As you can see there is no way out of the box to set a Timeout value.  But you can customize the options by going to the following location: /sitecore/templates/System/Layout/Sections/Caching, which brings you to an interface you all should be familiar with.  You can specify additional fields.  Lets go ahead and create a new field called “Timeout”, which is a Single-Line text field.  Now that you have this value being stored for the rendering, you’ll need to pull it out of Sitecore when it creates the cache, so it can set the timeout value to this value, rather than the default value.

To do so, it’s pretty easy, you just need to extend the AddRecordedHtmlToCache pipeline and override the GetTimeout method.

Once you’ve done that, all you need to do is update your patch file to apply this change:

Alright now you should be able to set the Timeout for the html cache for your rendering.  But what if you have a controller rendering that shows a different set of article content depending on the page you are on.  For example, lets say you have a component that shows most recent by category.  Now we would still want to timeout the cache at set intervals and clear cache on publish that is standard with Sitecore, but now we would also like to vary the results by either parameters or even by url.  Now varying the rendering by rendering parameters is build into the default Sitecore Html Caching logic.  But for this example, we will pretend that doesn’t exist, also you may not want to use a rendering parameter, but just determine the category based on the current context.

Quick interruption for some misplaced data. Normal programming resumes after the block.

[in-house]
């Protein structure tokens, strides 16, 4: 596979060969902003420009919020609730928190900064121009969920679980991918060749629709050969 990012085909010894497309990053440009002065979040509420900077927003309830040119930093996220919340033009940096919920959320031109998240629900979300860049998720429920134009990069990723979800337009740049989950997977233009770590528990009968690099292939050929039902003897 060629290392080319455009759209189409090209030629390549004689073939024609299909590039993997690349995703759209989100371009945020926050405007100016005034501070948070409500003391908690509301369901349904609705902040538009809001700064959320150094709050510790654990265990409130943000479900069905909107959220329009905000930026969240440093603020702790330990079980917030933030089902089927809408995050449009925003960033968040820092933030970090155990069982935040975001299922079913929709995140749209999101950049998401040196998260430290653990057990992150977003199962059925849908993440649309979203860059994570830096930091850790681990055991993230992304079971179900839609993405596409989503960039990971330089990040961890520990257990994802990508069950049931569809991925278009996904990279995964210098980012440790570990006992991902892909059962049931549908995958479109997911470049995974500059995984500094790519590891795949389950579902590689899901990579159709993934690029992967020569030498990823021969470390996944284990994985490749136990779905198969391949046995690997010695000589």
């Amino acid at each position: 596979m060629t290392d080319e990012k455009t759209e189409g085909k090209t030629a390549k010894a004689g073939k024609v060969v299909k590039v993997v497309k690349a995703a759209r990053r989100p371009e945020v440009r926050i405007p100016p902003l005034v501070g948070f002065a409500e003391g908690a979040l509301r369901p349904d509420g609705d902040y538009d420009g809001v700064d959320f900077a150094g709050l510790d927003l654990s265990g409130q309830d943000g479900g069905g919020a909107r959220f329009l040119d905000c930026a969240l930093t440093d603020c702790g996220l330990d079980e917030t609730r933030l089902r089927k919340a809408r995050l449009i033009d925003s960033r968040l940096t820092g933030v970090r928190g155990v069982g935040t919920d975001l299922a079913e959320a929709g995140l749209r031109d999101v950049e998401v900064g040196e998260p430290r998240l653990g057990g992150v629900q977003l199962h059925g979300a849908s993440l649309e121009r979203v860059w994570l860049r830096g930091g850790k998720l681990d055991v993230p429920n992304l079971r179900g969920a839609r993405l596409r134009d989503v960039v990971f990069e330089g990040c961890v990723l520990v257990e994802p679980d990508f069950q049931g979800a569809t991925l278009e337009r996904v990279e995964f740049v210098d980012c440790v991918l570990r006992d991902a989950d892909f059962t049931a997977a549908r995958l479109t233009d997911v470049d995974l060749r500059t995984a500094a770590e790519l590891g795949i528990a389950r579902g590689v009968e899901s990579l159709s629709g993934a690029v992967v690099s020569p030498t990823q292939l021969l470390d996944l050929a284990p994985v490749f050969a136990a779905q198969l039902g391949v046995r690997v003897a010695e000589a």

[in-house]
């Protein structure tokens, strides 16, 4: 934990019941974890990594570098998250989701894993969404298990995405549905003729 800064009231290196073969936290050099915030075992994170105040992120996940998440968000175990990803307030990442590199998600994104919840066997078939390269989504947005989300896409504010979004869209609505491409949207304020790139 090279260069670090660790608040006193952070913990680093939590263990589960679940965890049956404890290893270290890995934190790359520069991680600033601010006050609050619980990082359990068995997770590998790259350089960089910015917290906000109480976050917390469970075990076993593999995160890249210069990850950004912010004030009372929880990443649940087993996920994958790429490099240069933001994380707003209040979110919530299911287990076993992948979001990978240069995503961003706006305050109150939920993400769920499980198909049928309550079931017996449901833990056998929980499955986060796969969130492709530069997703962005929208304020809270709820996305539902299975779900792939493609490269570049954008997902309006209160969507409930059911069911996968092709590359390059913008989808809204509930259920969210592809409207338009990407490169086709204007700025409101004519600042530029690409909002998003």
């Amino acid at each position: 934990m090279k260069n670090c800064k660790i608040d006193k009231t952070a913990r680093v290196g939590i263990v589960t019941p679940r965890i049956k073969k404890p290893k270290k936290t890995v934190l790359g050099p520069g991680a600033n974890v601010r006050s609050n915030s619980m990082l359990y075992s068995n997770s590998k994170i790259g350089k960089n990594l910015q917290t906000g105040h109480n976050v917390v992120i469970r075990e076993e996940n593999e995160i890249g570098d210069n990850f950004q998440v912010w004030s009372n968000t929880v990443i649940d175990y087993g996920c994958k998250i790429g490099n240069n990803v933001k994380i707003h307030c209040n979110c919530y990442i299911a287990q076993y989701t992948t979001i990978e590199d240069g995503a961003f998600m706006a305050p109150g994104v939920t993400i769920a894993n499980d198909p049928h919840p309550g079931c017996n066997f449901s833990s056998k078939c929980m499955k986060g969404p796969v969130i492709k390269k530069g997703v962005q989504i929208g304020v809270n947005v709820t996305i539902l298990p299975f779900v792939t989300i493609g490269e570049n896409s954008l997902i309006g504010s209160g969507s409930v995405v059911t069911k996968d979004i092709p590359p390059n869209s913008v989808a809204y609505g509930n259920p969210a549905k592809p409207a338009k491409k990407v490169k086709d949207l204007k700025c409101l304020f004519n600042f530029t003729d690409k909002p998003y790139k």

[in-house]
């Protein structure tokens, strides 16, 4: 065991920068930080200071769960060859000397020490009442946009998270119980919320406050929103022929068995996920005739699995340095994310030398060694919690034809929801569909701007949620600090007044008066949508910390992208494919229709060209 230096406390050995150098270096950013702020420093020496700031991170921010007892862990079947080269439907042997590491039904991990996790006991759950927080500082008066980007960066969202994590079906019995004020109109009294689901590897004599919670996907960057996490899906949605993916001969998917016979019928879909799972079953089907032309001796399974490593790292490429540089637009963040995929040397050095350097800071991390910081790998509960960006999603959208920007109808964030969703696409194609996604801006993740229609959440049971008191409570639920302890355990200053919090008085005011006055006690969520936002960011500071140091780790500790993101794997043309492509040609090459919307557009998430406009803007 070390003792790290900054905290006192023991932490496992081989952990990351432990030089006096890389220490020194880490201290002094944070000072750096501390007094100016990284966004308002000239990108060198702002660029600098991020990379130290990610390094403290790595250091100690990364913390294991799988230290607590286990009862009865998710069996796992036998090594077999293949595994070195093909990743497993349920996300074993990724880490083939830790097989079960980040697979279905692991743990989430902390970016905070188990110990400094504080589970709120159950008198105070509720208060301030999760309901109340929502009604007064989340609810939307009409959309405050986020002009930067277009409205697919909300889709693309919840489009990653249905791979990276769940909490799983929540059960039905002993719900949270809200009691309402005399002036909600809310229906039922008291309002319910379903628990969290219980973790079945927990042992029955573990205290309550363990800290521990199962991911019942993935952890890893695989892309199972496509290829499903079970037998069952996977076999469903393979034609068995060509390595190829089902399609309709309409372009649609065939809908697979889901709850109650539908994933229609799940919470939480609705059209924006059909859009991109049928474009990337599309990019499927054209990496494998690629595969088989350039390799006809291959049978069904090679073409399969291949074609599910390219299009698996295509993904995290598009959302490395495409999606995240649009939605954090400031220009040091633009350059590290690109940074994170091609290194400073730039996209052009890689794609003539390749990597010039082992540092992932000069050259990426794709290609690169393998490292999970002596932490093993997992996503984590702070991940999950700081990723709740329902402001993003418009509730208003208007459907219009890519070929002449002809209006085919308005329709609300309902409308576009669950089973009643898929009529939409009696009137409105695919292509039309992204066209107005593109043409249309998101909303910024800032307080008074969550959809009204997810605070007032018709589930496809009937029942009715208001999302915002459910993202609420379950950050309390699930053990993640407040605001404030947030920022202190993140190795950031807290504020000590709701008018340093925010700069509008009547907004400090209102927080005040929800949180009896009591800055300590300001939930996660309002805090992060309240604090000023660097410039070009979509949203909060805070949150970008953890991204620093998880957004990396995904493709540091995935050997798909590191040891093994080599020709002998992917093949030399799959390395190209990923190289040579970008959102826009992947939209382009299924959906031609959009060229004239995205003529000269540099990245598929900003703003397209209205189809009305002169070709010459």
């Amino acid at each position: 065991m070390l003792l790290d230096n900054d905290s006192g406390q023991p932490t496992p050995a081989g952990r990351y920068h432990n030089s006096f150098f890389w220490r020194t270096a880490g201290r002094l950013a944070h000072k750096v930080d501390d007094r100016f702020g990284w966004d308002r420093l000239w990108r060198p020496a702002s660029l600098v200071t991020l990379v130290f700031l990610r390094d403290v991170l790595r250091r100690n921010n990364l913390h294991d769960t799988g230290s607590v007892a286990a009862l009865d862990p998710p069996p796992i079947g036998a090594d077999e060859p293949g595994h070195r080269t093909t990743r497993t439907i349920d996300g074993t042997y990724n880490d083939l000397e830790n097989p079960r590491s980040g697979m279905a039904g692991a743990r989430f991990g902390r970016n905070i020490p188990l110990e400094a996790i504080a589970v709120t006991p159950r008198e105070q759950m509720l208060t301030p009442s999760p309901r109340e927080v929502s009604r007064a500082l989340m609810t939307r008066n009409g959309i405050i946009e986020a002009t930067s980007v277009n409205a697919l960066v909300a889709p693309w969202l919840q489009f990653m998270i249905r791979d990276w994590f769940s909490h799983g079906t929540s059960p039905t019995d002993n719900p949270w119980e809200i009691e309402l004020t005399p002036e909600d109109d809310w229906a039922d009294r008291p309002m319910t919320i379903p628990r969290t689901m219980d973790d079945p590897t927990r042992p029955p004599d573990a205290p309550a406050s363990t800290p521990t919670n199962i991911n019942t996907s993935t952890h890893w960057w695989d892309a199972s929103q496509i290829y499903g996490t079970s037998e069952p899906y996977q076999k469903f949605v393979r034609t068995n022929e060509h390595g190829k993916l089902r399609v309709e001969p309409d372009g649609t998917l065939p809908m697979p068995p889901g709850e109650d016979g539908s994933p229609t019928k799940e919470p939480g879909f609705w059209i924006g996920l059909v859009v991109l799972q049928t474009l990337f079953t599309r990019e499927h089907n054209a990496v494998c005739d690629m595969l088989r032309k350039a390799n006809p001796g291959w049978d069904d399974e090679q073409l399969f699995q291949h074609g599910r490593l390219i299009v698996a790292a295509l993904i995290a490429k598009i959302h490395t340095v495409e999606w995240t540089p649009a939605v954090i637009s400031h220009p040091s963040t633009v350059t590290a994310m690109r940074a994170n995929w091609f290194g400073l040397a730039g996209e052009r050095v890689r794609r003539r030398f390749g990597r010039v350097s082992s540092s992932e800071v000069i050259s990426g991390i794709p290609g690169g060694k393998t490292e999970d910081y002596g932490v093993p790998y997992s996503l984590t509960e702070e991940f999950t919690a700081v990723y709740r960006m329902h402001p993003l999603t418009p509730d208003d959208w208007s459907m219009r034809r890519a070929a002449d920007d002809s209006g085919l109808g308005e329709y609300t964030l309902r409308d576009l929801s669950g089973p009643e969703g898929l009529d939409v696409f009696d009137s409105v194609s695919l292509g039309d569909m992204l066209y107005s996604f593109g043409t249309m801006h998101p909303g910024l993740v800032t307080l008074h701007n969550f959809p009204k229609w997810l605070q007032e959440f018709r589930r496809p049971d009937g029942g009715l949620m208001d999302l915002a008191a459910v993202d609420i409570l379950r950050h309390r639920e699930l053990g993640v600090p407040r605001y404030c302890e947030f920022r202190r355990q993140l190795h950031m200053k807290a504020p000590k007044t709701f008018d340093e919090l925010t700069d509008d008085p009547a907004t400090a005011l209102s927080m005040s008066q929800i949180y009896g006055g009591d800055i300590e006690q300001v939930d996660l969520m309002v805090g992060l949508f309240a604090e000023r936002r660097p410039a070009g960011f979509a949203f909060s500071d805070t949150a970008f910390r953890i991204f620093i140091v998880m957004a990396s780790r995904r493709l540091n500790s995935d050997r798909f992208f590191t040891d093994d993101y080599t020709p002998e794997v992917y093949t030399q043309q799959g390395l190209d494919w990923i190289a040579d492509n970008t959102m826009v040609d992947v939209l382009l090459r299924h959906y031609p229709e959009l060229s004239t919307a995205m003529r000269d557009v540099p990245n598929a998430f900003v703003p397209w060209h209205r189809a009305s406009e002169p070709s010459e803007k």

Anyways, so in order to pull this off, we will need to create a new VaryBy (variation) of the cache key.  So by default a rendering will have a cache key that’s unique to the rendering.  Then you can specify variations of that cache key, so for example vary by parameter, will create varied cache key’s based on the parameters for that specific rendering.  So if you had a rendering parameter that had page size set to 10, and then another rendering of the same component on a different page set to 20, it would built a unique cache key for those two different components.  However subsequent requests to those components would render cached html.  Also if you placed a rendering on another page of the same type with the same rendering parameter values, it will pull from Cache.

So in order to create a new variation, in this example it will vary by Url, you will need to first modify the Cache template, similar to what we did for adding a Single-Line Text field called “Timeout”. You can access this template here /sitecore/templates/System/Layout/Sections/Caching.  You will need to create a new field called “VaryByUrl”, and it will be of type “Checkbox”.

Once that change is made you will need to then setup the code to include the additional variation types you are specifying.  To do that, you will need to extend the GenerateCacheKey.cs pipeline in RenderRendering pipeline group.

And then you will just update the patch file to include this as a patch to the default sitecore pipelines:

That’s it, you can use this approach to add all kinds of variations for the creation of these Sitecore Html Caching Keys.  Some other variations that you might want to have include:

  • VaryByCookie
  • VaryByTemplate
  • VaryByContext
  • VaryByRetina

Happy Coding!